Is Obesity A Result Of Genetics Or A Product Of Our Environment
Having excessive body fat is theoretically pretty easy to solve. Fat accumulates when there is more intake of calories than you’re able to burn off. Simple enough, but the chronic ever expanding North American waistlines can also be caused by a combination of genetics as well as the environment. So what then is the real cause of this current obesity epidemic.
In North America, the growth of obesity in the population is approaching close to 29% percent who are considered clinically overweight. Throughout the world now, “The Fat North American” is a common stereotype.
However, in the other regions of the world, other than Eastern and Southern Asia, there are more than 35% of men and women who are also classified as over weight, where their body mass index (BMI) is over 30+.
Can You Really Blame The Genes
Genes does happen to play a role when it comes to the development of obesity. There is a theory called “thrifty gene,” which postulates that our previous ancestors had developed efficient ways to store fat, which in times of famine, helped them to survive better.
Obesity and genetics are suddenly becoming startlingly complex. The publication, “The Human Obesity Gene Map,” outlines that there are more than 400+ genes or markers which appears to influence some of the aspects of a particular individual’s relationship with the food that they eat. Appetite, metabolism, taste, calorie expenditure and fat storage all most likely have genetic roots.
Research actually proves that the chances of us being obese actually increases anywhere from 35 to 75% percent, depending on our heritage. Twins actually has the highest level of heritability.
But when facing the risk of being obese, there can be up to three times a higher chance of being overweight for those who has family histories of being obese, which correlates directly to how severe the family’s obesity actually is.
Even when taking genetics and family history into account, there’s only around 1 to 2% percent who are obese and has an actual identifiable genetic defect which causes excessive weight gain, or promotes poor eating behavior. So it’s more important to control and regulate caloric intake for better weight management, and not always blame genetics.
Tipping The Weight Scales
If you assume that the “thrifty gene” theory happens to be somewhat true, than those who are able to store fat more easily would be able to survive those periods of potential famine, as would their children.
But in our current age of “abundance” and the availability of fast food, this ability as a result has created an obesity epidemic environment during the last few decades.
Obesity rates within North America can now be classified as troublesome. The highest of the obesity rates were around 36% percent in both men and women, which was tested just a decade ago.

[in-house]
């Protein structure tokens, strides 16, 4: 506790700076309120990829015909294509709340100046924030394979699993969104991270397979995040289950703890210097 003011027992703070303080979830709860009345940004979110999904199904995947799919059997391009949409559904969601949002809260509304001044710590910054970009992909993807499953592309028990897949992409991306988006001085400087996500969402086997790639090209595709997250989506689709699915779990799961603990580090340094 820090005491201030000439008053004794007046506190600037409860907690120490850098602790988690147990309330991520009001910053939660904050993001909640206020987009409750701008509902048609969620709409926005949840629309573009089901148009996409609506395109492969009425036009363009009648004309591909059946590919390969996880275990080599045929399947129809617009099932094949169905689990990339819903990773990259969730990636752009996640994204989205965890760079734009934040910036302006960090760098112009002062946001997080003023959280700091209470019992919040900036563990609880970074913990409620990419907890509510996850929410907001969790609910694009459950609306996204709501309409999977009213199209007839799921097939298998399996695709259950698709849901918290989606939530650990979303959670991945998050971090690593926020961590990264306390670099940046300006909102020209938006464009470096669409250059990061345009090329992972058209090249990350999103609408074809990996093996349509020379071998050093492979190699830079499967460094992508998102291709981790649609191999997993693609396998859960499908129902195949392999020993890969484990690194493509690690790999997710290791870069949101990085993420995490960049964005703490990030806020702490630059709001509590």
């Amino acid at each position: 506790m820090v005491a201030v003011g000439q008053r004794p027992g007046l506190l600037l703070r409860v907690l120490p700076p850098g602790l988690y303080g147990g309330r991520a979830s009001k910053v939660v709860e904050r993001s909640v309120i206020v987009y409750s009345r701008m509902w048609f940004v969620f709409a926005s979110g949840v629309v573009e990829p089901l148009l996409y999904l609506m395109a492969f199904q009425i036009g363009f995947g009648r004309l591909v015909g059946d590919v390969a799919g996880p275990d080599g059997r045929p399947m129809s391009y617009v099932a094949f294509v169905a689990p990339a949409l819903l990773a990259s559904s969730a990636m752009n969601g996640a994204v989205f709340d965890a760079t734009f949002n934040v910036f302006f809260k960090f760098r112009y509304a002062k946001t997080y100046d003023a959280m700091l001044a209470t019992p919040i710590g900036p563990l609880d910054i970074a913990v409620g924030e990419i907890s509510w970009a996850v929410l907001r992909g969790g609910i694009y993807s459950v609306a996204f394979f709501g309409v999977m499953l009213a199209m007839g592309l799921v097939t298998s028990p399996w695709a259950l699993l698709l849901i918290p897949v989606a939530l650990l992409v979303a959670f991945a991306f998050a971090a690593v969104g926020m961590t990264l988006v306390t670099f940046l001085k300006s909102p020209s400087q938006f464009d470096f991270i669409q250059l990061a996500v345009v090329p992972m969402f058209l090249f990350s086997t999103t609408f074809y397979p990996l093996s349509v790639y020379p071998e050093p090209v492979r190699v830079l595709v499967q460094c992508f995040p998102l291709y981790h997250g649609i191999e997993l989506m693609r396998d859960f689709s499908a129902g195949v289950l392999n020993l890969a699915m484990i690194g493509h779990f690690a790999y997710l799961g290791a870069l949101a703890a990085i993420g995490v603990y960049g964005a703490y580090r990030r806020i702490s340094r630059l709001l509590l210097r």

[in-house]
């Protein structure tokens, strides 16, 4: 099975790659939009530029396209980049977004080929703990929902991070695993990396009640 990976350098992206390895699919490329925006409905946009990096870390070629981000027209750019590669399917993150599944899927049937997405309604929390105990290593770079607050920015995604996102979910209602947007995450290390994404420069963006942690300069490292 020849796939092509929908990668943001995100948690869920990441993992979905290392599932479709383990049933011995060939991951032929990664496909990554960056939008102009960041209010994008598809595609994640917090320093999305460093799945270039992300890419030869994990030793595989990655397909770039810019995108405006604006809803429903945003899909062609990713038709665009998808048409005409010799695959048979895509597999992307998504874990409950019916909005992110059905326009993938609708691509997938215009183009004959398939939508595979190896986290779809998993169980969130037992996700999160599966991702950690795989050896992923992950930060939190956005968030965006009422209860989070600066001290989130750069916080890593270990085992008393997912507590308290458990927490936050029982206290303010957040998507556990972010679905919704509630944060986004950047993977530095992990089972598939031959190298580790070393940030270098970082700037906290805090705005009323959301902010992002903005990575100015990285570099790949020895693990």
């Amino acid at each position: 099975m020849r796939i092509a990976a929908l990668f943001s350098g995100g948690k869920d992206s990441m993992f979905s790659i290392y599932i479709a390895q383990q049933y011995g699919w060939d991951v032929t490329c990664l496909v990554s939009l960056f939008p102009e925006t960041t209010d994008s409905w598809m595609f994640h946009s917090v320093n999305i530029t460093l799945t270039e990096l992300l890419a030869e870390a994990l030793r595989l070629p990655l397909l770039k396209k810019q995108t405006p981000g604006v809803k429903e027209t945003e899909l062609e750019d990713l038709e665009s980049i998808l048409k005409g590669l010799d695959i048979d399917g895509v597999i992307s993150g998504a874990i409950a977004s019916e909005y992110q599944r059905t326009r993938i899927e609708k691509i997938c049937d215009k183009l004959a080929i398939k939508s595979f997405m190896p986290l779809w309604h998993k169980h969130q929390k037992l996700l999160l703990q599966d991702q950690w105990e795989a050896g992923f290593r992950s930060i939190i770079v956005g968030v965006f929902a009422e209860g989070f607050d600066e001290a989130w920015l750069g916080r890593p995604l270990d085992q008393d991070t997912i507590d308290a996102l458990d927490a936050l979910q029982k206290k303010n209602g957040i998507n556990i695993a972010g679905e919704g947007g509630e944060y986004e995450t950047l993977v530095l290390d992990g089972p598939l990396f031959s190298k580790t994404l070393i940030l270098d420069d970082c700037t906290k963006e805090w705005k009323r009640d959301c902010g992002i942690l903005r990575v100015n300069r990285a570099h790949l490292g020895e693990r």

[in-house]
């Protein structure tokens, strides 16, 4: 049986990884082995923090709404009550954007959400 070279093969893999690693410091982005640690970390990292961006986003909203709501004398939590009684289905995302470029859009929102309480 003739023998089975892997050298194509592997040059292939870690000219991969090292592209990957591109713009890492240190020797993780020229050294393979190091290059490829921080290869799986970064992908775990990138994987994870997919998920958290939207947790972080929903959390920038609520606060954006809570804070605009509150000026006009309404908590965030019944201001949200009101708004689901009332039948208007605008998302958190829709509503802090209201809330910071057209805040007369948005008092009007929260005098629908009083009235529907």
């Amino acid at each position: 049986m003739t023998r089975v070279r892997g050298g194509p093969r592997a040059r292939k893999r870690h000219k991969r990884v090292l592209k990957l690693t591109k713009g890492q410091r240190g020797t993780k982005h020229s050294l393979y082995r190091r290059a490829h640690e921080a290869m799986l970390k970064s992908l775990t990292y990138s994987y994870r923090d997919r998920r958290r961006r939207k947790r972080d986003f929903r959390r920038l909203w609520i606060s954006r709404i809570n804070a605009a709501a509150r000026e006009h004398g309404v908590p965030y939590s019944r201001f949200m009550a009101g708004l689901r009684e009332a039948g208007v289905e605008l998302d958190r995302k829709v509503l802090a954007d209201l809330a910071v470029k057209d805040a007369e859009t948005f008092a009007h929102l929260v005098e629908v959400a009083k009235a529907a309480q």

The lowest of the combined obesity rates, which unsurprisingly are in the warmer Southern climates of North America, where people are generally more active, were found to be around 18 to 20% percent in both men and women.
But the biggest concern may be the rates of obesity in children, whether genetic or not, has actually nearly tripled in the past 27 years. The rates of obesity for children of certain demographic segments for example, are actually estimated to be three times higher than the national average.
So it seems that our abundant lifestyle choices along with being a lot more sedentary, combined with over relaxation has coalesced in creating this obesity epidemic.
Reaching Out And Fattening Someone Up
Another chronic problem and a “red flag” is that the latest studies suggest our friends as well as families (Hello Mom), strongly influences whether we’re becoming more obese or not.
The closer the social connections that we have, the influence is much greater. When living apart from your family or friends can at times negate this influence of eating too much.
Another interesting study is that if one person happens to gain weight, those who happen to be in the same social network will also most often gain weight, this resulting in a communal “spread of obesity.”
In close relationships or friendships, such as a married couple, if one partner happens to gain a little weight, the other will have around a 70% percent chance of gaining weight as well. So the obvious implications of a direct parent to their children’s influence are painfully obvious.
You Need To Shake It To Lose It
Genetics actually do not make the majority of people overweight if their siblings happen to be. Obesity happens to be a condition which results from the intake of too many calories while not burning off enough, by not producing enough motion such as exercising.
There’s a thought that some people actually store fat easier or happens to burn calories off a lot less efficiently, which genetics can obviously play a part, thus making us more overweight, while making it harder to slim down.
Preventing obesity is obviously the best course of action to take for those who are predisposed to weight gain. For those who are already obese, strict weight management requires a disciplined combination of precise diet control as well as increased physical activity.
The formula is not much more difficult than that. Properly controlling body weight happens to be one of those instances where making positive behavioral changes can actually counterbalance the genetics.